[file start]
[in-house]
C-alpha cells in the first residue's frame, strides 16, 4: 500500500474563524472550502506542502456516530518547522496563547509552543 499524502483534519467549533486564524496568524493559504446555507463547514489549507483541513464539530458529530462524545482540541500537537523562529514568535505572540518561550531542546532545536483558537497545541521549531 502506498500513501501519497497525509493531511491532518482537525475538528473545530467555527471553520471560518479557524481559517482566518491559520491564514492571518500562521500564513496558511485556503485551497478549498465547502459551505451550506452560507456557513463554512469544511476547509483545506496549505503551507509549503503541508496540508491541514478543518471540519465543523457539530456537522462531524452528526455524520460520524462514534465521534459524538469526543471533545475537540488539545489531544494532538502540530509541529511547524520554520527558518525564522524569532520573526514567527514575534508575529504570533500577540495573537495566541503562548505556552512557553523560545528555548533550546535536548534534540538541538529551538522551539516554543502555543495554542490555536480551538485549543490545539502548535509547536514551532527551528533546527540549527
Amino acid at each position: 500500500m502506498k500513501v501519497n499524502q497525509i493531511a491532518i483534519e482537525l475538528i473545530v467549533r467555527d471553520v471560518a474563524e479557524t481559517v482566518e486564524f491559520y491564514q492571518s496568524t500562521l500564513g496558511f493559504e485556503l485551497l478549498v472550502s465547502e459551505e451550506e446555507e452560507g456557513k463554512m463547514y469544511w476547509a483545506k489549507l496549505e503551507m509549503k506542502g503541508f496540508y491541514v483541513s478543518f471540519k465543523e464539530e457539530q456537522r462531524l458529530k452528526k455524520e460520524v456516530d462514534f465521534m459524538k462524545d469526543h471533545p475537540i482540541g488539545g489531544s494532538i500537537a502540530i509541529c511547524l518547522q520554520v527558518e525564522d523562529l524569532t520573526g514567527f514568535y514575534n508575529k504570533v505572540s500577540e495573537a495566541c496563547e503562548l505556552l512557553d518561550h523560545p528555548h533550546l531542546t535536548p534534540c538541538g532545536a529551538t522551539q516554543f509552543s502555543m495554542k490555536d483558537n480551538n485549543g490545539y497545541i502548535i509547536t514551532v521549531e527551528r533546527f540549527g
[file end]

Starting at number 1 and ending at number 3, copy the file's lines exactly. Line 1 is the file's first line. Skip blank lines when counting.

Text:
[in-house]
C-alpha cells in the first residue's frame, strides 16, 4: 500500500474563524472550502506542502456516530518547522496563547509552543 499524502483534519467549533486564524496568524493559504446555507463547514489549507483541513464539530458529530462524545482540541500537537523562529514568535505572540518561550531542546532545536483558537497545541521549531 502506498500513501501519497497525509493531511491532518482537525475538528473545530467555527471553520471560518479557524481559517482566518491559520491564514492571518500562521500564513496558511485556503485551497478549498465547502459551505451550506452560507456557513463554512469544511476547509483545506496549505503551507509549503503541508496540508491541514478543518471540519465543523457539530456537522462531524452528526455524520460520524462514534465521534459524538469526543471533545475537540488539545489531544494532538502540530509541529511547524520554520527558518525564522524569532520573526514567527514575534508575529504570533500577540495573537495566541503562548505556552512557553523560545528555548533550546535536548534534540538541538529551538522551539516554543502555543495554542490555536480551538485549543490545539502548535509547536514551532527551528533546527540549527
Amino acid at each position: 500500500m502506498k500513501v501519497n499524502q497525509i493531511a491532518i483534519e482537525l475538528i473545530v467549533r467555527d471553520v471560518a474563524e479557524t481559517v482566518e486564524f491559520y491564514q492571518s496568524t500562521l500564513g496558511f493559504e485556503l485551497l478549498v472550502s465547502e459551505e451550506e446555507e452560507g456557513k463554512m463547514y469544511w476547509a483545506k489549507l496549505e503551507m509549503k506542502g503541508f496540508y491541514v483541513s478543518f471540519k465543523e464539530e457539530q456537522r462531524l458529530k452528526k455524520e460520524v456516530d462514534f465521534m459524538k462524545d469526543h471533545p475537540i482540541g488539545g489531544s494532538i500537537a502540530i509541529c511547524l518547522q520554520v527558518e525564522d523562529l524569532t520573526g514567527f514568535y514575534n508575529k504570533v505572540s500577540e495573537a495566541c496563547e503562548l505556552l512557553d518561550h523560545p528555548h533550546l531542546t535536548p534534540c538541538g532545536a529551538t522551539q516554543f509552543s502555543m495554542k490555536d483558537n480551538n485549543g490545539y497545541i502548535i509547536t514551532v521549531e527551528r533546527f540549527g